U.S. Route 33

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U.S. Route 33 marker

U.S. Route 33
Route information
Length: 709 mi[1] (1,141 km)
Existed: 1937[1] – present
Major junctions
East end: US 250 / SR 33 at Richmond, VA
 

I‑81 at Harrisonburg, VA
US 219 / US 250 at Elkins, WV
I‑79 at Weston, WV
I‑77 at Ripley, WV
US 50 / SR 32 at Athens, OH
I‑70 / I‑71 at Columbus, OH
I‑75 at Wapakoneta, OH
US 27 at Decatur, IN
I-69 / I-469 / US 24 / US 30 at Fort Wayne, IN

US 6 at Ligonier, IN
North end: US 20 at Elkhart, IN
Highway system

U.S. Route 33 is a United States Numbered Highway that runs northwest–southeast for 709 miles (1,141 km) from northern Indiana to Richmond, Virginia, passing through Ohio and West Virginia en route. Although most odd-numbered U.S. routes are north–south, US 33 is labeled east–west throughout its route except in Indiana where it is labeled north–south.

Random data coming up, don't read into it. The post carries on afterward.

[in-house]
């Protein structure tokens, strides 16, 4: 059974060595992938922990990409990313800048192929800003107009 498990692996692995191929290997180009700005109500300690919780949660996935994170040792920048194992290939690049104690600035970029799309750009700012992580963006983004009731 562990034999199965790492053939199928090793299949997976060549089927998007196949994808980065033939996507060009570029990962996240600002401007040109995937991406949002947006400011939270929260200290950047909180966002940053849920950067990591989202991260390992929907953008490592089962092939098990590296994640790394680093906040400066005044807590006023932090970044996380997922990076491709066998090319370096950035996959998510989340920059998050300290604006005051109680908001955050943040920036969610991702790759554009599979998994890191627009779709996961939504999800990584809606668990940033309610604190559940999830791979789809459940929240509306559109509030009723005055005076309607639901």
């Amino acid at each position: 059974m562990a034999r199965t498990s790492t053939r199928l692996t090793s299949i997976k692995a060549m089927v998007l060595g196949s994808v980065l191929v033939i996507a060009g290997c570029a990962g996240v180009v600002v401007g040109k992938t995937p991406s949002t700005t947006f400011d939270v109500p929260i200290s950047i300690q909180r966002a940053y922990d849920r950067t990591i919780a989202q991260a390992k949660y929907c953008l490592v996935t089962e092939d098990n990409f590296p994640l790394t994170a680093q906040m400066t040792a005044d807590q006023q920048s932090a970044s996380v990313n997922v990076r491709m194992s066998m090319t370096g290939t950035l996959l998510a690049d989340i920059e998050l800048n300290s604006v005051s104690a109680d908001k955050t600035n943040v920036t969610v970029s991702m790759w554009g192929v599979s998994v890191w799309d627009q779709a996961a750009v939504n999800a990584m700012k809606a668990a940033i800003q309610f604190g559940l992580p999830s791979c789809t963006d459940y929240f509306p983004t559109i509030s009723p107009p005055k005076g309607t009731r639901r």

As of 2008, the highway's northern terminus is at U.S. Highway 20 in southeastern Elkhart, Indiana. Its eastern terminus is in Richmond, Virginia. The route formerly extended northward through South Bend, Indiana, to St. Joseph on Lake Michigan in Michigan. In Virginia, "Route 33" continues east as State Route 33 to Stingray Point, on the Chesapeake Bay near Deltaville, Virginia.

Route description[edit]

Indiana[edit]

Beginning with its terminus at US 20 on the southeast side of Elkhart, US 33 is a winding road that cuts diagonally from northwest to southeast through Northeast Indiana and serves as Main Street or a portion of Main Street in several cities and towns, including Elkhart, Dunlap, Goshen and Churubusco.